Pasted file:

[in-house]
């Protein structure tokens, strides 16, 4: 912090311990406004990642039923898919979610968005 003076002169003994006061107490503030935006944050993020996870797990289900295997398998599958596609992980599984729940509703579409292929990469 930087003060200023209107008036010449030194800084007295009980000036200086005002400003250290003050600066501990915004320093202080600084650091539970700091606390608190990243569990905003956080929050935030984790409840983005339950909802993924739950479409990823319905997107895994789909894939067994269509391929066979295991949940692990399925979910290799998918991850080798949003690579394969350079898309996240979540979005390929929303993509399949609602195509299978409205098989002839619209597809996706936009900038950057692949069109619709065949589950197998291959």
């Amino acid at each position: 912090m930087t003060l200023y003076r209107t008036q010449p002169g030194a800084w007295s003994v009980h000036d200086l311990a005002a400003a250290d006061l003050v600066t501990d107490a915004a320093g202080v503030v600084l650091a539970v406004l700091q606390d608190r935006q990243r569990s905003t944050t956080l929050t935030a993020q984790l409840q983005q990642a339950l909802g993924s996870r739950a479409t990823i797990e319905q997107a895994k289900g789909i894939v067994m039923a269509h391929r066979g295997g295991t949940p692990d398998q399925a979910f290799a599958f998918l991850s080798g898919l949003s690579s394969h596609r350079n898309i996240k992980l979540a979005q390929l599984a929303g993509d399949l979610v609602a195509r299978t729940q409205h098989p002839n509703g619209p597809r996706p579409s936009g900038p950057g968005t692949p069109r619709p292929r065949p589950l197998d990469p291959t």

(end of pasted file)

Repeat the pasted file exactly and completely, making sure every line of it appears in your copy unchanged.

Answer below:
[in-house]
């Protein structure tokens, strides 16, 4: 912090311990406004990642039923898919979610968005 003076002169003994006061107490503030935006944050993020996870797990289900295997398998599958596609992980599984729940509703579409292929990469 930087003060200023209107008036010449030194800084007295009980000036200086005002400003250290003050600066501990915004320093202080600084650091539970700091606390608190990243569990905003956080929050935030984790409840983005339950909802993924739950479409990823319905997107895994789909894939067994269509391929066979295991949940692990399925979910290799998918991850080798949003690579394969350079898309996240979540979005390929929303993509399949609602195509299978409205098989002839619209597809996706936009900038950057692949069109619709065949589950197998291959």
């Amino acid at each position: 912090m930087t003060l200023y003076r209107t008036q010449p002169g030194a800084w007295s003994v009980h000036d200086l311990a005002a400003a250290d006061l003050v600066t501990d107490a915004a320093g202080v503030v600084l650091a539970v406004l700091q606390d608190r935006q990243r569990s905003t944050t956080l929050t935030a993020q984790l409840q983005q990642a339950l909802g993924s996870r739950a479409t990823i797990e319905q997107a895994k289900g789909i894939v067994m039923a269509h391929r066979g295997g295991t949940p692990d398998q399925a979910f290799a599958f998918l991850s080798g898919l949003s690579s394969h596609r350079n898309i996240k992980l979540a979005q390929l599984a929303g993509d399949l979610v609602a195509r299978t729940q409205h098989p002839n509703g619209p597809r996706p579409s936009g900038p950057g968005t692949p069109r619709p292929r065949p589950l197998d990469p291959t």